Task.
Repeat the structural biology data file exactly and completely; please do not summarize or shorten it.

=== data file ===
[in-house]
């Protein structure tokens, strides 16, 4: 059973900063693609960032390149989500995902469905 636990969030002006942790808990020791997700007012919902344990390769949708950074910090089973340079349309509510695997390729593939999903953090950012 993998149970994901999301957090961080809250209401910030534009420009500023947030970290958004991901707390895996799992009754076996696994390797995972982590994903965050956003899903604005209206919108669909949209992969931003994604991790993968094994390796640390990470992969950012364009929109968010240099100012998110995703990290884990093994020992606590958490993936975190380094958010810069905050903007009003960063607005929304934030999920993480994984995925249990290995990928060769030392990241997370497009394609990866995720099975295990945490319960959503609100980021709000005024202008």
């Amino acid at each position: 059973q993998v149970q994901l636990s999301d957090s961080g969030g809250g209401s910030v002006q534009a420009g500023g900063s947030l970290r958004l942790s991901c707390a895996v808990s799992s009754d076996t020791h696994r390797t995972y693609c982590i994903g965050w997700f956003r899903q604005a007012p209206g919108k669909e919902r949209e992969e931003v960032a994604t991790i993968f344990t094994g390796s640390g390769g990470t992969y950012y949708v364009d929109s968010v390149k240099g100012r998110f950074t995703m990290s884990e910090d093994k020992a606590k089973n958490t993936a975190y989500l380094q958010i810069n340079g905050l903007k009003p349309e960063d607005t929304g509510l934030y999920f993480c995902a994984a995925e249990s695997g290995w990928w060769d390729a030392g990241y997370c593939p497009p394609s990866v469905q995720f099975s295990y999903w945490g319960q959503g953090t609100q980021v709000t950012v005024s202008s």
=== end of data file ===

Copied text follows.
[in-house]
């Protein structure tokens, strides 16, 4: 059973900063693609960032390149989500995902469905 636990969030002006942790808990020791997700007012919902344990390769949708950074910090089973340079349309509510695997390729593939999903953090950012 993998149970994901999301957090961080809250209401910030534009420009500023947030970290958004991901707390895996799992009754076996696994390797995972982590994903965050956003899903604005209206919108669909949209992969931003994604991790993968094994390796640390990470992969950012364009929109968010240099100012998110995703990290884990093994020992606590958490993936975190380094958010810069905050903007009003960063607005929304934030999920993480994984995925249990290995990928060769030392990241997370497009394609990866995720099975295990945490319960959503609100980021709000005024202008």
């Amino acid at each position: 059973q993998v149970q994901l636990s999301d957090s961080g969030g809250g209401s910030v002006q534009a420009g500023g900063s947030l970290r958004l942790s991901c707390a895996v808990s799992s009754d076996t020791h696994r390797t995972y693609c982590i994903g965050w997700f956003r899903q604005a007012p209206g919108k669909e919902r949209e992969e931003v960032a994604t991790i993968f344990t094994g390796s640390g390769g990470t992969y950012y949708v364009d929109s968010v390149k240099g100012r998110f950074t995703m990290s884990e910090d093994k020992a606590k089973n958490t993936a975190y989500l380094q958010i810069n340079g905050l903007k009003p349309e960063d607005t929304g509510l934030y999920f993480c995902a994984a995925e249990s695997g290995w990928w060769d390729a030392g990241y997370c593939p497009p394609s990866v469905q995720f099975s295990y999903w945490g319960q959503g953090t609100q980021v709000t950012v005024s202008s």